1. Introduction to Seafood Processing By-products -- 1. Introduction -- 2. Fish By-products -- 2.1. Protein -- 2.2. Peptides -- 2.3. Collagen and Gelatin -- 2.4. Fish Oil -- 3. Crustaceans By-products -- 3.1. Chitin and Chitosan -- 3.2. Application of Chitin and Chitosan -- 4. Seaweed By-products and Their Applications -- 5. Organization of This Book's Chapters -- -- 2. Trends in the Use of Seafood Processing By-products in Europe -- 1. Background -- 1.1. Aquaculture -- 1.2. Wild Fisheries -- 2. By-product Production by Waste Utilization -- 2.1. Fish Meal and Fish Oil -- 2.2. Enzymatic Hydrolysate -- 2.3. Alternative By-product Production -- 3. Seafood Waste Treatment and By-product Utilization in Some European Countries -- 3.1. Norway -- 3.2. Spain -- 3.3. Ireland -- 3.4. Denmark -- -- 3. Prospective Utilization of Fishery By-products in Indonesia -- 1. Introduction -- 2. Fishery By-products -- 3. The Utilization of By-products -- 3.1. The Utilization of By-products from Shrimp Trawl -- 3.1.1. Minced Fish and Surimi -- 3.1.2. Food-Grade Fish Flour -- 3.1.3. Fish Meal for Feed -- 3.1.4. Fish Silage -- 3.1.5. Traditional Products -- 3.2. The Utilization of By-products from Fisheries Processing Industries -- 3.2.1. By-product of Shrimp Processing Industries -- 3.2.2. By-product from Fish Canning -- 3.2.3. By-product from Tuna Loin Processing -- 3.2.4. By-product from Red Snapper Processing -- 3.2.5. By-product from Frog Leg Processing -- 3.2.6. By-product from Freshwater Fish Processing -- 3.2.7. By-product from Traditional Products Processing -- 3.3. The Utilization of By-products from Secondary Products -- 3.3.1. Fish Oil in Pharmaceutical Industries -- 3.3.2. Fish Oil in Food Industries -- 3.3.3. Fish Oil in Feed Industries -- 3.3.4. Fish Oil in Non-food Industries -- 3.4. Shark and Rays Utilization -- 3.4.1. Shark -- 3.4.2. Rays -- 4. Challenges -- -- 4. Development of Functional Materials from Seafood By-products by Membrane Separation Technology -- 1. Introduction -- 2. Membrane Separation Technology -- 2.1. Mechanisms of Membrane Filtration -- 2.2. Classification of Membrane Technologies -- 2.3. Membrane Bioreactor Systems -- 3. Application of Membrane Separation in Marine Biotechnology -- 3.1. Devices for the Separation of Bioactive Peptides on Membrane Reactor Processes -- 3.1.1. Antihypertensive Peptides -- 3.1.2. Antioxidant Peptides -- 3.1.3. Other Bioactivities -- 3.2. Production of Fish Oil -- 3.2.1. Enzymatic Modification of Fish Oil -- 3.2.2. Fish Oil O/W Emulsions Produced by Membrane Emulsification -- 3.3. β-Secretase Inhibitory Activity of Chitosan and Its Derivatives -- 3.4. Fisheries Processing Wastewater -- 3.4.1. Concentration of Wastewater by Membranes -- 3.4.2. Desalination of Wastewater by Electrodialysis Membranes -- 4. Conclusion -- -- 5. Processing and Characterization of Salt-Fermented Fish (Jeotgal) Using Seafood By-products in Korea -- 1. Introduction -- 2. Classification and Output of Jeotgal -- 2.1. Classification -- 2.1.1. Classification by Parts and Kinds of Fishery Used -- 2.1.2. Classification by Salinity of Jeotgal -- 2.2. Output of Jeotgal -- 3. Kinds of Seafood Processing By-products -- 4. Processing of By-product Jeotgal -- 4.1. Viscera Jeotgal -- 4.1.1. Low-Salt Fermented Intestine and Stomach of Alaska Pollock (Changran Jeotgal) -- 4.1.2. Other Viscera Jeotgal -- 4.2. Roe Jeotgal -- 4.2.1. Low-Salt Fermented and Seasoned Roe of Alaska Pollock (Myungran Jeotgal) -- 4.2.2. Salt-Fermented Sea Urchin Roe (Sea Urchin Roe Jeotgal) -- 4.3. Salt-Fermented Pacific Cod Gill (Pacific Cod Gill Jeotgal) -- 5. Microbiological Characterization of By-product Jeotgal -- 6. Biochemical Characterization and Shelf Life of By-product Jeotgal -- 6.1. Viscera Jeotgal -- 6.1.1. Low-Salt Fermented Intestine and Stomach of Alaska Pollock (Changran Jeotgal) -- 6.1.2. Salt-Fermented Chub Mackerel Viscera (Chub Mackerel Viscera Jeotgal) -- 6.1.3. Salt-Fermented Largehead Hairtail Viscera (Largehead Hairtail Viscera Jeotgal) -- 6.1.4. Salt-Fermented Konoshiro Gizzard Shad Stomach (Konoshiro Gizzard Shad Stomach jeotgal) -- 6.1.5. Salt-Fermented Sea Cucumber Viscera (Sea Cucumber Viscera Jeotgal) -- 6.1.6. Salt-Fermented Abalone Viscera (Abalone Viscera Jeotgal) -- 6.2. Roe Jeotgal -- 6.2.1. Salt-Fermented Alaska Pollock Roe (Myungran Jeotgal) -- 6.2.2. Salt-Fermented Sea Urchin Roe (Sea Urchin Roe Jeotgal) -- 6.2.3. Salt-Fermented Pacific Cod Gill (Pacific Cod Gill Jeotgal) -- 7. Safety of By-product Jeotgal -- 8. Conclusion -- -- 6. Isoelectric Solubilization/Precipitation as a Means to Recover Protein and Lipids from Seafood By-products -- 1. Introduction -- 2. Definitions of Seafood By-products -- 3. Opportunities for the Development of Protein and Lipid Recovery Technology from Seafood By-products -- 4. Fundamental Properties of Seafood Lipids -- 5. Fundamental Properties of Seafood Proteins -- 5.1. Myofibrillar Proteins -- 5.2. Sarcoplasmic Proteins -- 5.3. Stroma Proteins -- 5.4. Isoelectric Behavior of Seafood Muscle Proteins -- 5.5. Protein Recovery Yield and Fat Recovery Yield from Seafood By-products -- 5.6. Recovery of Functional Proteins and Lipids from Seafood Processing By-products by Isoelectric Solubilization/Precipitation at the Pilot Scale -- 6. Continuous Bioreactor System for Seafood Processing By-products -- 7. Alternative Applications of Recovered Proteins -- 8. Future Market Trends -- 9. Conclusions -- -- 7. Advances in the Processing of Marine Discard and By-products -- 1. Introduction -- 2. Reasons for Discarding Fish -- 3. By-product Categories -- 4. Strategies for Fish Protein Recovery from By-product Material -- 5. Fish Protein Concentrates (FPC) -- 6. Chemical and Enzymatically Hydrolyzed Fish Protein -- 7. Autolysis -- 8. Processing of Stickwater -- 9. Collagen and Gelatine Extraction -- 9.1. Collagen and Gelatine Applications -- 9.2. Adhesive Applications -- 9.3. Gelling Applications -- 9.4. Gelatine Use as an Anti-foam Agent -- 9.5. Protective Colloid/Crystal Modifying Properties of Collagen/Gelatine -- 9.6. Gelatine as a Nutritional Supplement -- 9.7. Gelatine as a Texture Agent -- 9.8. Polyelectrolyte Properties of Gelatine -- 9.9. Use of Collagen as a Beauty and Cosmetic Product Ingredient -- 9.10. Bioactive Peptides from Marine By-products -- 9.11. Antihypertensive and ACE-I Inhibition of Marine Peptides -- 9.12. Antioxidant Activities -- -- 8. Recovery of Gelatin with Improved Functionality from Seafood Processing Waste -- 1. Introduction -- 2. Sources of Gelatin -- 3. Gelatin from Seafood Processing Waste -- 4. Gelatin Production -- 4.1. Pretreatment of Raw Material -- 4.2. Extraction of Fish Gelatin -- 4.3. Method of Grossman and Bergman (1992) -- 4.4. Method of Gudmundsson and Hafsteinsson (1997) -- 4.5. Method of Gomez-Guillen and Montero (2001) -- 4.6. Method of Gimenez et al. (2005) -- 4.7. Method of Zhou and Regenstein (2005) -- 4.8. Method of Liu et al. (2008) -- 4.9. Method of Koodziejska et al. (2008) -- 4.10. Method of Rahman et al. (2008) -- 4.11. Method of Benjakul et al. (2009) -- 4.12. Enzyme-Assisted Extraction of Fish Gelatin -- 5. Functionality of Fish Gelatin -- 5.1. Gelation Behavior of Fish Gelatin -- 5.2. Emulsifying Capacity of Fish Gelatin -- 5.3. Film Formation Ability of Fish Gelatin -- 6. Recovery of Fish Gelatin with Improved Functionality -- 6.1. Effect of Resource (Cold Water/Warm Water) and Season on the Functionality of Fish Gelatin -- 6.2. Effect of Sample Preservation on the Functionality of Fish Gelatin -- 6.3. Effect of Extraction Method on the Functionality of Fish Gelatin -- 6.4. Effect of High Pressure on the Functionality of Fish Gelatin -- 6.5. Effect of Bleaching on the Functionality of Fish Gelatin -- 7. Optimization of Extraction Variables for Improved Functional Properties -- 7.1. Response Surface Methodology -- 8. Improvement of Functional Properties of Extracted Gelatin -- 9. Conclusions.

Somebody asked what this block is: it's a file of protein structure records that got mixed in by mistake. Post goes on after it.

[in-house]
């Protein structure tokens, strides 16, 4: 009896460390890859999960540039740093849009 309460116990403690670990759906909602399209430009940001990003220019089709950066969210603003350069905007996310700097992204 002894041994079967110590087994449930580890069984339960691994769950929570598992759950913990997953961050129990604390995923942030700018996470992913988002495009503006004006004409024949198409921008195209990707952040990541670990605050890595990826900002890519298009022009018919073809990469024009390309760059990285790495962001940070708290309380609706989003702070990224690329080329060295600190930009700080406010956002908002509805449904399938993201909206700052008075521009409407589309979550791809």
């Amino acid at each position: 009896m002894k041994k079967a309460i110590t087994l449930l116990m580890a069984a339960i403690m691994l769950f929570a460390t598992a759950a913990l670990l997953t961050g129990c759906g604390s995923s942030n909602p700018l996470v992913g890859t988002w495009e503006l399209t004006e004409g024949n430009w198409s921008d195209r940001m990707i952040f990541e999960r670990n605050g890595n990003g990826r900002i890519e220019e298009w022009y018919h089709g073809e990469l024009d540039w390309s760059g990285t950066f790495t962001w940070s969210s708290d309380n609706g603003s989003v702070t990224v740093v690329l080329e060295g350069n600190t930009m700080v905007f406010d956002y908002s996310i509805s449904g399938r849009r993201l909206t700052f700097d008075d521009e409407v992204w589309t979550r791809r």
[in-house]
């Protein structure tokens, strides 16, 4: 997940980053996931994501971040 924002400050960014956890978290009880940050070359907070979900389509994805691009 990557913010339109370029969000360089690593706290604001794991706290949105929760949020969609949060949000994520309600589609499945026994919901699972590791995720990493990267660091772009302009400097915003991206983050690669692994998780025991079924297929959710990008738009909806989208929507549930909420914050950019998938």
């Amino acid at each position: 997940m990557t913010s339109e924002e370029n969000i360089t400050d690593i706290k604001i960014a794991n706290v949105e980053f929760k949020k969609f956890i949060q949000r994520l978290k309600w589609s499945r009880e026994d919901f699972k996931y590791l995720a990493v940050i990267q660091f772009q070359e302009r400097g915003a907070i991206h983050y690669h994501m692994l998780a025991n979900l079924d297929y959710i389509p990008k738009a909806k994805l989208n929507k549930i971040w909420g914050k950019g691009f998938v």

Note Print version record.
ISBN 9781461495901 (electronic bk.)
1461495903 (electronic bk.)
9781461495895
146149589X
ISBN/ISSN 10.1007/978-1-4614-9590-1
OCLC # 876846725
Additional Format Print version: Seafood Processing By-products 9781461495895 (OCoLC)861216239